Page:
Levothyroxine, a synthetic form of the thyroid hormone T4, is the primary treatment for the underactive thyroid condition known as hypothyroidism. It's currently estimated that as many as 13 million Americans take thyroid hormone replacement medication for hypothyroidism. At present, there are eight different brand name and generic levothyroxine products being manufactured in the U.S. The brand names include Synthroid, Levoxyl, Levothroid and Unithroid.
For insurance companies and HMOs, generic levothyroxine is considered equivalent to the brand names. And because there is a substantial cost differential between generic levothyroxine and many of the brand name products, insurers, HMOs and patients have been turning to generic levothyroxine.
According to the professional organizations, however, "generic levothyroxine preparations are frequently dispensed as equivalent to branded preparations, while not necessarily being shown to be therapeutically equivalent...FDA bioequivalence standards for levothyroxine product comparisons and directions to pharmacists for product substitution may result in some patients no longer receiving the proper amount of levothyroxine."
Representatives of AACE, ATA and the Endocrine Society are sharing their concerns at a joint meeting of the FDA Metabolic Drugs Advisory Committee and the Advisory Committee for Pharmaceutical Science on October 4, 2006. The consortium has three main concerns.
1. They believe that the method used by the FDA to compare the different levothyroxine products -- and which has identified them as equivalent -- is not sensitive enough to be accurateThe consortium claims that the different levothyroxine formulations are being substituted for one another "with little regard to whether or not they are equivalent, even by FDA, as opposed to professional society, standards." They report that:
2. The current policy generates additional cost and inconvenience, because patients require additional blood tests and dose adjustments after switching to generic levothyroxine preparations
3. The FDA is not using the serum Thyroid Stimulating Hormone (TSH) test to compare bioequivalence of levothyroxine preparations, and the consortium believes the TSH test to be "the most reliable indicator of thyroid hormone action"
...of the 56 potential switches between products, only 14 (25%) of these potential changes have been directly compared by bioequivalence testing. Yet, the FDA has directed pharmaceutical companies to delete the "black box" warning indicating that dose adjustments may be required after switching patients from one preparation to anotherleaving patients and physicians unaware of whether or not thyroid hormone levels have been affected by the change.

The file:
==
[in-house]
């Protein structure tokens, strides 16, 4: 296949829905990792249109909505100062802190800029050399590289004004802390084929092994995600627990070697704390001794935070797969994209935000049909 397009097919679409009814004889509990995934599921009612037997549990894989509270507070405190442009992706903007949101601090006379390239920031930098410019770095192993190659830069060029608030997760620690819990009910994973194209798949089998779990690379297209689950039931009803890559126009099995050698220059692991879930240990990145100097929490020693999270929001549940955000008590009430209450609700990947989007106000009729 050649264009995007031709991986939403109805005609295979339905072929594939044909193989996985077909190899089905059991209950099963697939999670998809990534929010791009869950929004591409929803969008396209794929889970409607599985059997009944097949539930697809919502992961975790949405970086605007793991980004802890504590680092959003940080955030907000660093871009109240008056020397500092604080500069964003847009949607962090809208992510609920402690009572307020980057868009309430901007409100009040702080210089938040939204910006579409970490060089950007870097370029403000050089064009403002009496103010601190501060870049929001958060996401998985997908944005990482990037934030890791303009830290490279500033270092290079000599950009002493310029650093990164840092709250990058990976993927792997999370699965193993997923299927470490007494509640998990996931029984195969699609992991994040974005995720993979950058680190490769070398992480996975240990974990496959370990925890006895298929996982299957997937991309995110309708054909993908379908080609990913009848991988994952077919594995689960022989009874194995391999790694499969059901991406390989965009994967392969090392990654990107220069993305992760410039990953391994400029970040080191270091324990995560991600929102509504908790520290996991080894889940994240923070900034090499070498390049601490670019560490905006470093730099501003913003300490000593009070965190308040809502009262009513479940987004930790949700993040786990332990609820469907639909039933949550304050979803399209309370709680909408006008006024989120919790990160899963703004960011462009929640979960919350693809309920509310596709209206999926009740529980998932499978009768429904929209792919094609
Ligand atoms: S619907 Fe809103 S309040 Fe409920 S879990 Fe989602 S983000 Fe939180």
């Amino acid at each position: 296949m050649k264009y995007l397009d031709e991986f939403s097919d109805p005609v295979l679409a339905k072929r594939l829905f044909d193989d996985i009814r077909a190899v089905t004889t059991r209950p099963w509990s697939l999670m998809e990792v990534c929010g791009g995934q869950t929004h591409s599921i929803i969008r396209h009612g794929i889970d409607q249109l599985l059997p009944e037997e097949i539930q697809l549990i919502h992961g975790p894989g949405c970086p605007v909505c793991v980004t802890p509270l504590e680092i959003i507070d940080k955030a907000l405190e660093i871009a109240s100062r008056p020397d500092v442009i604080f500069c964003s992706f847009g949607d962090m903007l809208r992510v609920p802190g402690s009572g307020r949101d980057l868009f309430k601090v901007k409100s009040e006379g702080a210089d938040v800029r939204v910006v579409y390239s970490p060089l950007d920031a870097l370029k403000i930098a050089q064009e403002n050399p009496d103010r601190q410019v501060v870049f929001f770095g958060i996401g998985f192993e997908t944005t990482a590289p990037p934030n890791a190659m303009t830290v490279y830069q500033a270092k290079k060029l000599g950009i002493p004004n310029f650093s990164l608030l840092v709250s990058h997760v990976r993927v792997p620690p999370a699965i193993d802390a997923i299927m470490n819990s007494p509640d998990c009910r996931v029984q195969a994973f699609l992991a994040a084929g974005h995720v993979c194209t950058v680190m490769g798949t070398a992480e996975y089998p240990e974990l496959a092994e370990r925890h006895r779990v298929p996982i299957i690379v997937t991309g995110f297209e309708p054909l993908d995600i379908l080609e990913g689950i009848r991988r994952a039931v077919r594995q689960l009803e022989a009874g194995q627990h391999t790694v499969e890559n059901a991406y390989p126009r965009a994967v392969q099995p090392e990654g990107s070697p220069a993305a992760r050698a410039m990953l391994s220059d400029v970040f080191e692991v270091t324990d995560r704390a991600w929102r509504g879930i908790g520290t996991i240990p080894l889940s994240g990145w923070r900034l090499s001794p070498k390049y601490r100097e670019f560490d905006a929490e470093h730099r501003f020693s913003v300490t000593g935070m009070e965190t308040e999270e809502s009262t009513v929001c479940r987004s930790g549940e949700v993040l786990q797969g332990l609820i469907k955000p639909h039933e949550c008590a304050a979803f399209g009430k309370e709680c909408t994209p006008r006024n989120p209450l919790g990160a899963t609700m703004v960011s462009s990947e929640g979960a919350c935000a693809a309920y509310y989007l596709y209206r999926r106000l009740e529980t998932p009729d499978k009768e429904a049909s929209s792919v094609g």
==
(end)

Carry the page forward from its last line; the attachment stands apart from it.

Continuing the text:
What Does This All Mean?The basic issue is that levothyroxine does vary in terms of potency from manufacturer to manufacturer.
As a patient, if you use a particular brand of levothyroxine, most batches will have a consistent potency -- barring any unusual manufacturing irregularities. So if you are on a brand name levothyroxine, and you get the same brand with each prescription refill, you should not experience much potency variation, if any.
Each manufacturer's generic levothyroxine product is also considered consistent in potency. However, when you are prescribed a generic product, your doctor is not able to specify which manufacturer's generic product you will get. And your pharmacist cannot guarantee that you'll get your generic levothyroxine from a particular manufacturer. Patients who take generic levothyroxine can, with each prescription refill, receive product from any one of the various manufacturers of generic levothyroxine. Since generic levothyroxine drugs do not have consistent potency from one manufacturer to the next, this introduces the possibility that with each new refill of medication, you will get a batch from a different manufacturer...one that is too potent, or not potent enough -- effectively delivering too much or not enough levothyroxine.
If you get too much levothyroxine than you need, you can experience debilitating and sometimes dangerous symptoms of hyperthyroidism, for example insomnia, anxiety, high heart rate, high blood pressure, diarrhea, hair loss, and an increased risk of osteoporosis. If you get too little levothyroxine, your hypothyroidism is undertreated, leaving you with symptoms that may include exhaustion, weight gain, depression, infertility, and an increased risk of heart disease, among others.